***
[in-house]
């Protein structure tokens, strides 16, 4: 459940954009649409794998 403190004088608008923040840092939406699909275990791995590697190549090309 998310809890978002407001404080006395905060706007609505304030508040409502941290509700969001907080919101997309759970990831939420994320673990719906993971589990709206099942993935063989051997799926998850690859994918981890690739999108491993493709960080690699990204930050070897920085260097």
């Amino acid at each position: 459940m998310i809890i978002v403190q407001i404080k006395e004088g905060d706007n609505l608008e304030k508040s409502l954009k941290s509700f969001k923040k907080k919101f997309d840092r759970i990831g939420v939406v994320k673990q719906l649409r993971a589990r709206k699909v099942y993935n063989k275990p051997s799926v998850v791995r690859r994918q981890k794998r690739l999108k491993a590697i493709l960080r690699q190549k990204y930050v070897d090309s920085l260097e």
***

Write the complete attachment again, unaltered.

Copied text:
[in-house]
């Protein structure tokens, strides 16, 4: 459940954009649409794998 403190004088608008923040840092939406699909275990791995590697190549090309 998310809890978002407001404080006395905060706007609505304030508040409502941290509700969001907080919101997309759970990831939420994320673990719906993971589990709206099942993935063989051997799926998850690859994918981890690739999108491993493709960080690699990204930050070897920085260097």
């Amino acid at each position: 459940m998310i809890i978002v403190q407001i404080k006395e004088g905060d706007n609505l608008e304030k508040s409502l954009k941290s509700f969001k923040k907080k919101f997309d840092r759970i990831g939420v939406v994320k673990q719906l649409r993971a589990r709206k699909v099942y993935n063989k275990p051997s799926v998850v791995r690859r994918q981890k794998r690739l999108k491993a590697i493709l960080r690699q190549k990204y930050v070897d090309s920085l260097e």